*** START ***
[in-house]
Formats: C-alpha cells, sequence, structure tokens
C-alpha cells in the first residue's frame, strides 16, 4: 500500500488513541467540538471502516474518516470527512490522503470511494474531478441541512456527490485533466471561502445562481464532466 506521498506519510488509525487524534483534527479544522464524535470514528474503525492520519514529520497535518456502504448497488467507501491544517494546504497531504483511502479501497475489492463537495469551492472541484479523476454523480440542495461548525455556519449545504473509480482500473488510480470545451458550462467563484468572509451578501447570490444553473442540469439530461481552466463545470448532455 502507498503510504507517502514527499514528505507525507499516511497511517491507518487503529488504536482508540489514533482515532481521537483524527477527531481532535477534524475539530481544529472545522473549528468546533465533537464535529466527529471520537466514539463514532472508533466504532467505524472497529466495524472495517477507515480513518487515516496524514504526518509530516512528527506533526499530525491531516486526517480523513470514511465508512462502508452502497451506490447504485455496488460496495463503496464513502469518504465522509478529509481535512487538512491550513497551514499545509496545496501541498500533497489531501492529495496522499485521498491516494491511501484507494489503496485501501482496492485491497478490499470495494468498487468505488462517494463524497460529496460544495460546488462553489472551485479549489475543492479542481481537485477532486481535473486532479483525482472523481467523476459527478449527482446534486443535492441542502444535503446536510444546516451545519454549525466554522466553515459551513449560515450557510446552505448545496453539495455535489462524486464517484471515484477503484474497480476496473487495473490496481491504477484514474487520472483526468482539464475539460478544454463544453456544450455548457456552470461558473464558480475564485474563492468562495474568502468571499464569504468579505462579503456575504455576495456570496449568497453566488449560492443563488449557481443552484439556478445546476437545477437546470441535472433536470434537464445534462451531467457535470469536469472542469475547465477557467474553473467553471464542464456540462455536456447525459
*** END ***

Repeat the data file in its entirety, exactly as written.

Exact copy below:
[in-house]
Formats: C-alpha cells, sequence, structure tokens
C-alpha cells in the first residue's frame, strides 16, 4: 500500500488513541467540538471502516474518516470527512490522503470511494474531478441541512456527490485533466471561502445562481464532466 506521498506519510488509525487524534483534527479544522464524535470514528474503525492520519514529520497535518456502504448497488467507501491544517494546504497531504483511502479501497475489492463537495469551492472541484479523476454523480440542495461548525455556519449545504473509480482500473488510480470545451458550462467563484468572509451578501447570490444553473442540469439530461481552466463545470448532455 502507498503510504507517502514527499514528505507525507499516511497511517491507518487503529488504536482508540489514533482515532481521537483524527477527531481532535477534524475539530481544529472545522473549528468546533465533537464535529466527529471520537466514539463514532472508533466504532467505524472497529466495524472495517477507515480513518487515516496524514504526518509530516512528527506533526499530525491531516486526517480523513470514511465508512462502508452502497451506490447504485455496488460496495463503496464513502469518504465522509478529509481535512487538512491550513497551514499545509496545496501541498500533497489531501492529495496522499485521498491516494491511501484507494489503496485501501482496492485491497478490499470495494468498487468505488462517494463524497460529496460544495460546488462553489472551485479549489475543492479542481481537485477532486481535473486532479483525482472523481467523476459527478449527482446534486443535492441542502444535503446536510444546516451545519454549525466554522466553515459551513449560515450557510446552505448545496453539495455535489462524486464517484471515484477503484474497480476496473487495473490496481491504477484514474487520472483526468482539464475539460478544454463544453456544450455548457456552470461558473464558480475564485474563492468562495474568502468571499464569504468579505462579503456575504455576495456570496449568497453566488449560492443563488449557481443552484439556478445546476437545477437546470441535472433536470434537464445534462451531467457535470469536469472542469475547465477557467474553473467553471464542464456540462455536456447525459